The battle at Razorback, the growing number of raids and the mounting settler deaths forced Governor Macquarie to act. His response was to mobilise the largest military expedition in the history of the colony ‘so as to Strike them with Terror against Committing Similar Acts of Violence in future’.
Macquarie’s infamous campaign of April 1816, which resulted in the massacre of at least 14 Dharawal people at Appin, involved well-coordinated infantry detachments sweeping through the west and southwest of the Cumberland Plain. The campaign effectively ended resistance to the Europeans in the Sydney region and on its fringes (although there were smaller conflicts into 1817).
The campaign was developed in response to the aggressive tactics and military victories of the Aboriginal warriors, and the number of European deaths. Ultimately, Macquarie well understood that this situation could not continue if the colony was to expand across the mountains and to the south towards the ‘new discovered lands’. An often-overlooked factor in Macquarie’s thinking was his realisation that the supply route to Bathurst via Cox’s road was under threat. A detachment was ordered to defend it and escort all government movements along the route.
Hassall’s description of events has largely been ignored by historians, or treated as a farcical example of settler retaliation. However, it contains graphic details of a desperate foray by a scratch militia force against a concerted campaign by warriors that showed significant signs of preparation and planning.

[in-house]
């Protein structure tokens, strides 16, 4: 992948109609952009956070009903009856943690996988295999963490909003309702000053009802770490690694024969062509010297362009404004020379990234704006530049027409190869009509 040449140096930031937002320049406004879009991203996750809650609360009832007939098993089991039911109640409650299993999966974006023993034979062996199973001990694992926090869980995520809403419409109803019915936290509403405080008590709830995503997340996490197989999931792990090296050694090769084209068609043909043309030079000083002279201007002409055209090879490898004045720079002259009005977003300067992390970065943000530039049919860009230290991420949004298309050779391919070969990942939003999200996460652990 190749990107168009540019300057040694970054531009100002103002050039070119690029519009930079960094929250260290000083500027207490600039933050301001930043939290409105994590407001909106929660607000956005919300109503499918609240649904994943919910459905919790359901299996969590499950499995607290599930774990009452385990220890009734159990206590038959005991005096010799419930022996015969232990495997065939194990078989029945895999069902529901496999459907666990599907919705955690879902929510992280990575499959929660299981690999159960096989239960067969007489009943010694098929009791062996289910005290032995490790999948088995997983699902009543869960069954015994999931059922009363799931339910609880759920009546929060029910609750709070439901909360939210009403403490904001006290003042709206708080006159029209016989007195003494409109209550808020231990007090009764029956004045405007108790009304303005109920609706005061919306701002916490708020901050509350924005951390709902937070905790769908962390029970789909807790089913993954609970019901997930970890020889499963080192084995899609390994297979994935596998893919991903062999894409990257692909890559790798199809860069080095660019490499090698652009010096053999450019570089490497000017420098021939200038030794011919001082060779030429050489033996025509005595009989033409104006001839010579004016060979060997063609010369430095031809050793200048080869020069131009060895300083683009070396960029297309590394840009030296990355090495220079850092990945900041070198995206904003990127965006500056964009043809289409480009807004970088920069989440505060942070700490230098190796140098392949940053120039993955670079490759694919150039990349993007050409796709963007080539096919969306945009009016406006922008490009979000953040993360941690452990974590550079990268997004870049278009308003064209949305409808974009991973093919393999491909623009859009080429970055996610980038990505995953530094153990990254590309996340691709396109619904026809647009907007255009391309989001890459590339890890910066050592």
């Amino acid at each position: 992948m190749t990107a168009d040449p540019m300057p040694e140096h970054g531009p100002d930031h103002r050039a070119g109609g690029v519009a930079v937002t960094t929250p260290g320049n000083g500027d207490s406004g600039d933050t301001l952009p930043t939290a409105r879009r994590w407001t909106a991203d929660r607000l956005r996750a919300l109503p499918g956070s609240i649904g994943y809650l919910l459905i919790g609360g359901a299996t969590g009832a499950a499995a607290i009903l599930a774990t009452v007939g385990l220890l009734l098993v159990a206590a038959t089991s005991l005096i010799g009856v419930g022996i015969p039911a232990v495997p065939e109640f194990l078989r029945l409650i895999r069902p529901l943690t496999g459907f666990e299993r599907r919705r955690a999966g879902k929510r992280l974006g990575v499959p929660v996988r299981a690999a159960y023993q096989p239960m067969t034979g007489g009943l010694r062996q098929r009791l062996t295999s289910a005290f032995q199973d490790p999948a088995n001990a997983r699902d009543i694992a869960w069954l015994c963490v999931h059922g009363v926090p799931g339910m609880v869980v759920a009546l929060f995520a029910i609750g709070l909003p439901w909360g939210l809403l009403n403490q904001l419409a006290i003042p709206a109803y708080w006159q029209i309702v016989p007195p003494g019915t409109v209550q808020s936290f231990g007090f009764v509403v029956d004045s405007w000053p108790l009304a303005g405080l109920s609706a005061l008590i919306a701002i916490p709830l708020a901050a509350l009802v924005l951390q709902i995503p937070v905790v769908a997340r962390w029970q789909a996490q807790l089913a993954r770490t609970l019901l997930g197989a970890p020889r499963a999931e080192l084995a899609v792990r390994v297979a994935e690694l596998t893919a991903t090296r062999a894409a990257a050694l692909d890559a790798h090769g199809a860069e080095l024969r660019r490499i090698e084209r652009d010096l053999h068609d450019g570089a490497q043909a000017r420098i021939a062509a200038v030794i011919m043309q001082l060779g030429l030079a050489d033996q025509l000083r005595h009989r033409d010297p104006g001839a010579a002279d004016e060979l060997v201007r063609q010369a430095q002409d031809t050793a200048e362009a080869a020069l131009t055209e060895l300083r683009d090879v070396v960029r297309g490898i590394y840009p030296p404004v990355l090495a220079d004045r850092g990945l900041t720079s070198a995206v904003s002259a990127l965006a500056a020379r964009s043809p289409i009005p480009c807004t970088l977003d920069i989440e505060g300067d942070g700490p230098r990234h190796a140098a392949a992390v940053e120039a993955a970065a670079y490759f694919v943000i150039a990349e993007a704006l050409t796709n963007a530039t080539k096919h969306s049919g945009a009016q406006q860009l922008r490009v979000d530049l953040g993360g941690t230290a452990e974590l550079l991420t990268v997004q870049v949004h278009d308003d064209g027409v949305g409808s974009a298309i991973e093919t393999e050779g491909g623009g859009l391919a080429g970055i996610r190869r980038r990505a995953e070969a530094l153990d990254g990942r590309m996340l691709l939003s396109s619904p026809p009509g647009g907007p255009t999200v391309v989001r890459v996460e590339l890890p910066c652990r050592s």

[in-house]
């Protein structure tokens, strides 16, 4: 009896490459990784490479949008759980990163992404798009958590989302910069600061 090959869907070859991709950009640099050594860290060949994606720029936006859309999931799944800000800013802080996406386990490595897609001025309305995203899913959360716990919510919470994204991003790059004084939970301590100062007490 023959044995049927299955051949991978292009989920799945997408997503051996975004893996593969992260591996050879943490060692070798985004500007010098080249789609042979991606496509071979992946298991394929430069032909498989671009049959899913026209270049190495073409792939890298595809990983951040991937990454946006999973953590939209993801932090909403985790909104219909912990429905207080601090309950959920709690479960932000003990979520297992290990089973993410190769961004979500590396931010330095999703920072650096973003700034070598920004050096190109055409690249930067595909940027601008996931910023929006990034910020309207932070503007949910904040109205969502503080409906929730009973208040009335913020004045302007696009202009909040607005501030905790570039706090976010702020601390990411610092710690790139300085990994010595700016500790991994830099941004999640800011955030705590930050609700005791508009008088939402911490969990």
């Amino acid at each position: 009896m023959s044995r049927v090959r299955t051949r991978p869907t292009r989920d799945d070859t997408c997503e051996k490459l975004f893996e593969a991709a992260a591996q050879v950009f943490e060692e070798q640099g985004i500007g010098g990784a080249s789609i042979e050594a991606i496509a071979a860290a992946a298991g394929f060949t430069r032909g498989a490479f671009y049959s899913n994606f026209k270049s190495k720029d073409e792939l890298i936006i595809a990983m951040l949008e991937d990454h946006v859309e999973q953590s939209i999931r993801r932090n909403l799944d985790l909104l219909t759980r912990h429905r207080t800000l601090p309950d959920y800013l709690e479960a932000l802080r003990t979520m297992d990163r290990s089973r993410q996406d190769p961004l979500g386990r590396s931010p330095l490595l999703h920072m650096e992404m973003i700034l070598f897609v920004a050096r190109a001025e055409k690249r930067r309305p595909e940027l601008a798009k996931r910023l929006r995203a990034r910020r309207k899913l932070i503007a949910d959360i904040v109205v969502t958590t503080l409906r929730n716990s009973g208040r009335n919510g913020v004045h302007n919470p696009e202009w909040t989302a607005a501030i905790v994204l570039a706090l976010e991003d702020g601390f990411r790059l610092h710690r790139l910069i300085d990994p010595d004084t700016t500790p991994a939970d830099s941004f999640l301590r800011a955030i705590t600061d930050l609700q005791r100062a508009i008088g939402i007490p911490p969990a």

The warriors lured the militia into advancing up a rocky hill until they were close enough for ‘showers’ of spears and stones — almost certainly stockpiled in advance. This excellent guerilla warfare tactic had been refined in the Sydney region over years of conflict and armed confrontations with settlers and soldiers.
As the settlements expanded across the Cumberland Plain, its rugged fringes became, as James Ryan put it, ‘a very advantageous retreating ground’. It was here that warriors were victorious in several engagements, using terrain of their choice, often with stockpiled weaponry. The Blue Mountains are remembered from school history as ‘impassable barriers’ that were only ‘conquered’ by Blaxland, Lawson and Wentworth after more than 20 years of attempts. Yet for Gandangarra, Dharug, Dharawal, Darkinjung and other Aboriginal people, they were places of retreat, safety and ambush during what one colonist described as the long-running ‘open war between the natives and the settlers’.